• Reducing Emotional Labor refers to the set of skills that reduce emotional strain and make emotion work less effortful. Skills will be identified that are designed to allow the worker to do their job in a natural rhythm rather than exhausting themself by suppressing their genuine feelings.
  • Parasympathetic Recovery refers to the deliberate creation of a sense of space during the weekday that allows the natural rise and fall of the stress response. Rather than waiting until the worker gets home to recover, they will be taught how to continuously monitor how the work is affecting them, and how to “cognitively breathe” all day long.
  • NOTE: The overarching goals (at the organizational level) are reduced staff turnover and absenteeism. However, these organizational factors are so multifactorial that they may or may not be sensitive to changes brought about by implementation of the CE-CERT model.
  • Concepts NOT consistent with the CE-CERT model include:
    • “Exposure to trauma stories cause secondary trauma.”
      • (CE-CERT’s response: Only when accompanied by feelings of helplessness or being overwhelmed.)
    • “The best remedy to secondary trauma or compassion fatigue is self-care.”
      • (CE-CERT’s response: There is little to no evidence that self-care strategies reduce secondary trauma. The best remedy is for the worker to develop mastery of skills to retain emotion regulation during their work and confidence in their recovery skills to eliminate feelings of being overwhelmed.)
    • “Feeling intensely leads to ‘compassion fatigue.’”
      • (CE-CERT’s response: “Compassion fatigue” is really empathy strain—the effort to appear compassionate when the worker’s genuine experience is something else. Genuine compassion is low emotion labor and, in fact, produces energy.)
    • “Career-sustaining narratives are thinking positively.”
      • (CE-CERT’s response: Career sustaining narratives must be reality-based. “This is going to be the best day ever!” is toxic positivity, not a supportable narrative as this may be a terrible day. What is sustainable is the worker being open to whatever happens, even if it is sad or frustrating, and to maintain a belief that their work is meaningful.)
    • “The answer to secondary trauma is better ‘work/life balance.’”
      • (CE-CERT’s response: This can lead to classifying work as onerous and stressful, and “life” is restorative and where pleasure is found. Neither of those notions are the full truth—work contains many pleasurable and meaningful moments, and nonwork life contains its own stressors. Ultimately, the goal is to become skillful enough at emotion regulation—and telling the narrative about the work and creating space within their work—that the worker can fully bring it into their life rather than trying to create more rigid boundaries.)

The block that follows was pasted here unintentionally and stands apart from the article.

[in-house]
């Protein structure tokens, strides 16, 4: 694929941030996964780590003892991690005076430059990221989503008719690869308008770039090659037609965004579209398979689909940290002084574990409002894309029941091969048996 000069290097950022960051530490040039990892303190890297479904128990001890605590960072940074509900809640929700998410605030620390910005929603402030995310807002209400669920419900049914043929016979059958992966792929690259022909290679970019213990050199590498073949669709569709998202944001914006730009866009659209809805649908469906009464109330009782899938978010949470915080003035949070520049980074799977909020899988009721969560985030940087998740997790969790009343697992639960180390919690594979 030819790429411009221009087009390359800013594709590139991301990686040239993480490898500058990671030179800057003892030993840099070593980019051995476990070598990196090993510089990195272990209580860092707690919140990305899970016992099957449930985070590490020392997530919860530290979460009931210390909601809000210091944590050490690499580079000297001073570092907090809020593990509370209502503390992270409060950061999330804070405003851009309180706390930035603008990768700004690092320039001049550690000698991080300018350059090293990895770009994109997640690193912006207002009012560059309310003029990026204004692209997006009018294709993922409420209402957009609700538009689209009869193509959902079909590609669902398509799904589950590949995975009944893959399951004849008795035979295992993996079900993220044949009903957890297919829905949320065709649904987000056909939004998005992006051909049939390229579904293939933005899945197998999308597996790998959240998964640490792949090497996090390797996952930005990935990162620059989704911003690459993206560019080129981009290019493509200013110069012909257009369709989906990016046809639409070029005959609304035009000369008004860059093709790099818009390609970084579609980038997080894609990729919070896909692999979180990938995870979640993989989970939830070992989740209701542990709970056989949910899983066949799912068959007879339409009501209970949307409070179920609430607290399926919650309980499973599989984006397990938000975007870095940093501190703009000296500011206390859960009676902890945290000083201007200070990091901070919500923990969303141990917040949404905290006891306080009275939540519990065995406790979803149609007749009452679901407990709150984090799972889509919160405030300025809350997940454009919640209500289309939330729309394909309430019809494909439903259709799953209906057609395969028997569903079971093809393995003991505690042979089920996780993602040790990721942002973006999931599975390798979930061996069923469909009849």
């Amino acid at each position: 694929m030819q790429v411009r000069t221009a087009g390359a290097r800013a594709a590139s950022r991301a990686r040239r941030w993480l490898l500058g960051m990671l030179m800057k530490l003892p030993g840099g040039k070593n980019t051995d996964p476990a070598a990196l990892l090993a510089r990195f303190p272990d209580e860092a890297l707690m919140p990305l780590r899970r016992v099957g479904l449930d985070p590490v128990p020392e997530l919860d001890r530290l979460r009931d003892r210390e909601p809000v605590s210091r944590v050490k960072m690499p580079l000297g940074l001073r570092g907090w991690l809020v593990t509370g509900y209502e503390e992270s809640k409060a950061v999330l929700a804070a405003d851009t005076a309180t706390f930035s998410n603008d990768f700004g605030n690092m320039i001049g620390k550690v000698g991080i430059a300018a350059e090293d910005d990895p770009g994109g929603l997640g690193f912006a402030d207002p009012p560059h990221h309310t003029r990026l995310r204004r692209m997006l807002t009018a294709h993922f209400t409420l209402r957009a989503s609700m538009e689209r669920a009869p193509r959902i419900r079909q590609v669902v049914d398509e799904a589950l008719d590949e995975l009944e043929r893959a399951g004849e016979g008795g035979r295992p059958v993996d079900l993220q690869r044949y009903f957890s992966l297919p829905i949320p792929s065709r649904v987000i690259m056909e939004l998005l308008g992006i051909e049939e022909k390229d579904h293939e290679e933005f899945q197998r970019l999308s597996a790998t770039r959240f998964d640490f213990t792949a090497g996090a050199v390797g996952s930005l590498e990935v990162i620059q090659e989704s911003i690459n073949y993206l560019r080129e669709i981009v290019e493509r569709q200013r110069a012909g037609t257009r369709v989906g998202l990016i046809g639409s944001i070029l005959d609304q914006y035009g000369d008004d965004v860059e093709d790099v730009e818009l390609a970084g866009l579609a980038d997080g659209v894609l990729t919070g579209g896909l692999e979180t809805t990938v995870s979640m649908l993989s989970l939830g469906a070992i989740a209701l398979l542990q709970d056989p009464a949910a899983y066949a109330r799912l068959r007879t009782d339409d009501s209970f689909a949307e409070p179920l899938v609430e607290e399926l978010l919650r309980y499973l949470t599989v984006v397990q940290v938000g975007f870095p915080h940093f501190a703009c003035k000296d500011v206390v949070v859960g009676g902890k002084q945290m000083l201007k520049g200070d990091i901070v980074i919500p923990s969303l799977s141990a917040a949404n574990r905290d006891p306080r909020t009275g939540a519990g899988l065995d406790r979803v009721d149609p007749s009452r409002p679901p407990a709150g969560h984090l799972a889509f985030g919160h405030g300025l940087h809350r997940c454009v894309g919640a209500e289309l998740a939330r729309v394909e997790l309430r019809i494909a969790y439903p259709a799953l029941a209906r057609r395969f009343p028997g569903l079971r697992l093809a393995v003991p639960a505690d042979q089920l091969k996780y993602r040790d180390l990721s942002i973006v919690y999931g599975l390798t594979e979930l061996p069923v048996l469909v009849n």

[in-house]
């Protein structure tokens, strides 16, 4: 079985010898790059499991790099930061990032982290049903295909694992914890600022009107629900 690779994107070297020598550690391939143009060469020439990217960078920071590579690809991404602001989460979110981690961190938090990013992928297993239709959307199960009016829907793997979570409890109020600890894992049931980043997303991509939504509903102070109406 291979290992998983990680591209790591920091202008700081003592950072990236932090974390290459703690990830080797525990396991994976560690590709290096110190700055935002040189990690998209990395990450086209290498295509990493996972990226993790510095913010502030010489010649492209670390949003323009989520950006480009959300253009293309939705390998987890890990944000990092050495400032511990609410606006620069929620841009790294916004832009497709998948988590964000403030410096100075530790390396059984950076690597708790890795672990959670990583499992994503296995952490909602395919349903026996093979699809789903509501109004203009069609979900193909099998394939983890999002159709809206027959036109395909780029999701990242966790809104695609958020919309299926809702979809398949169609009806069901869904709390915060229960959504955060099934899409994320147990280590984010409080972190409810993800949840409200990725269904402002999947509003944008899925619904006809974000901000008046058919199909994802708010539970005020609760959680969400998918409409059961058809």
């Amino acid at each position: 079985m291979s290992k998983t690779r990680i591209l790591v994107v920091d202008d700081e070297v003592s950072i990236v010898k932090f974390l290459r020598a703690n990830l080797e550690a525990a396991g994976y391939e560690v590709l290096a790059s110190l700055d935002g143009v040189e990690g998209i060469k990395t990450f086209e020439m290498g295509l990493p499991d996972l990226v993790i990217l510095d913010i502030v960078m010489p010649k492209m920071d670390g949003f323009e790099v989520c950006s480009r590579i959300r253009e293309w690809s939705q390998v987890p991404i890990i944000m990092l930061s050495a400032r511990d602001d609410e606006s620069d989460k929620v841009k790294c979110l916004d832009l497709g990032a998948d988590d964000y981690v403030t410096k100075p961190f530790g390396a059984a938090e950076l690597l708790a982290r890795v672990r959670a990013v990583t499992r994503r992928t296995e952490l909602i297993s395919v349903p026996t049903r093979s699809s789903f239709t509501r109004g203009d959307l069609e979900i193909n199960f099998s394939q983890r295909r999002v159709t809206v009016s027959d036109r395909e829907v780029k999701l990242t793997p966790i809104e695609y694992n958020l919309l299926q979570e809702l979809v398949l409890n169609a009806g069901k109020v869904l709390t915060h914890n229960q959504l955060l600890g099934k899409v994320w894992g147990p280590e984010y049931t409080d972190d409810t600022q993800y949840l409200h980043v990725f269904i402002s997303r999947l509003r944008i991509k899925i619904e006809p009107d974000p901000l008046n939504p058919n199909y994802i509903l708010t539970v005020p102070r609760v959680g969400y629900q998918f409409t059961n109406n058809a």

• “The problem is that our jobs are too hard”
      • (CE-CERT’s response: Job engagement and energy is highest when the demands of the job are high and within the worker’s skill set. The problem isn’t that the job is hard—the worker wants it to be challenging. But their skills—including their emotion-management skills—must match the level of demand.)

Program Delivery

Recommended Intensity:

12-hour foundations training; 6-hour supervision training; 10 one-hour consultation phone calls

Recommended Duration:

2 days for direct service workers, 3 days for supervisors, 10 months for follow-on consultation

Delivery Settings

This program is typically conducted in a(n):

  • Community Daily Living Setting
  • Outpatient Clinic
  • Public Child Welfare Agency (Dept. of Social Services, etc.)
  • Virtual (Online, Telephone, Video, Zoom, etc.)


This program does not include a homework component.

Resources Needed to Run Program

The typical resources for implementing the program are:

Standard PowerPoint setup plus equipment for virtual meetings

Manuals and Training

Prerequisite/Minimum Provider Qualifications

All levels of providers

Manual Information

There is a manual that describes how to deliver this program.

Program Manual(s)

Please contact the training contact below for more information about the manual.

Training Information

There is training available for this program.

Training Contact:
Training Type/Location:

At the sponsoring organization’s designated site

Number of days/hours:

12 hours direct service workers

18 hours supervisors

Relevant Published, Peer-Reviewed Research

Currently, there are no published, peer-reviewed research studies for CE-CERT.

Additional References

No reference materials are currently available for CE-CERT.

Contact Information

Brian C Miller, PhD
Agency/Affiliation: Sole Proprietor

Date Research Evidence Last Reviewed by CEBC: February 2024

Date Program Content Last Reviewed by Program Staff: May 2024

Date Program Originally Loaded onto CEBC: June 2024